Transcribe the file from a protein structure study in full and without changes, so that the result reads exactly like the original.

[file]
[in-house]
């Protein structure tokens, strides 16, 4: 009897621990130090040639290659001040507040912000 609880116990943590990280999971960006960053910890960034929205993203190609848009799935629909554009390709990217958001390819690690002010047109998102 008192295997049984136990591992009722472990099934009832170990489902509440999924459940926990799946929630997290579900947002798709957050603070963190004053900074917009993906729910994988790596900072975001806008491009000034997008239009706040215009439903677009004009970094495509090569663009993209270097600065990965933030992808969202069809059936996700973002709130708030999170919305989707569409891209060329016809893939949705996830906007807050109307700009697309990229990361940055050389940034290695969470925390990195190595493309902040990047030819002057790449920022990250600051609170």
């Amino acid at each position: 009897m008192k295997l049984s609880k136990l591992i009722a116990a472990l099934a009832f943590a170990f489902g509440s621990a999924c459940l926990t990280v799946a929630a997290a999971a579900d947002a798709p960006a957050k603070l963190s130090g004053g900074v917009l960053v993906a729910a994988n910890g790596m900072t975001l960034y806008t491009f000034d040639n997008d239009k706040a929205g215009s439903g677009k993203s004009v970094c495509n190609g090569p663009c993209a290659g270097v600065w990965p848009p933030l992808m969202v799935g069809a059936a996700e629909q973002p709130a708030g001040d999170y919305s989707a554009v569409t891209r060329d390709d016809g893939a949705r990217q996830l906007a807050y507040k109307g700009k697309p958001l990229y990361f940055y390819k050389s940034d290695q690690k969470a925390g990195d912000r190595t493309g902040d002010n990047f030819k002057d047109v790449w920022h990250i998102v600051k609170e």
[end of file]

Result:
[in-house]
């Protein structure tokens, strides 16, 4: 009897621990130090040639290659001040507040912000 609880116990943590990280999971960006960053910890960034929205993203190609848009799935629909554009390709990217958001390819690690002010047109998102 008192295997049984136990591992009722472990099934009832170990489902509440999924459940926990799946929630997290579900947002798709957050603070963190004053900074917009993906729910994988790596900072975001806008491009000034997008239009706040215009439903677009004009970094495509090569663009993209270097600065990965933030992808969202069809059936996700973002709130708030999170919305989707569409891209060329016809893939949705996830906007807050109307700009697309990229990361940055050389940034290695969470925390990195190595493309902040990047030819002057790449920022990250600051609170």
């Amino acid at each position: 009897m008192k295997l049984s609880k136990l591992i009722a116990a472990l099934a009832f943590a170990f489902g509440s621990a999924c459940l926990t990280v799946a929630a997290a999971a579900d947002a798709p960006a957050k603070l963190s130090g004053g900074v917009l960053v993906a729910a994988n910890g790596m900072t975001l960034y806008t491009f000034d040639n997008d239009k706040a929205g215009s439903g677009k993203s004009v970094c495509n190609g090569p663009c993209a290659g270097v600065w990965p848009p933030l992808m969202v799935g069809a059936a996700e629909q973002p709130a708030g001040d999170y919305s989707a554009v569409t891209r060329d390709d016809g893939a949705r990217q996830l906007a807050y507040k109307g700009k697309p958001l990229y990361f940055y390819k050389s940034d290695q690690k969470a925390g990195d912000r190595t493309g902040d002010n990047f030819k002057d047109v790449w920022h990250i998102v600051k609170e």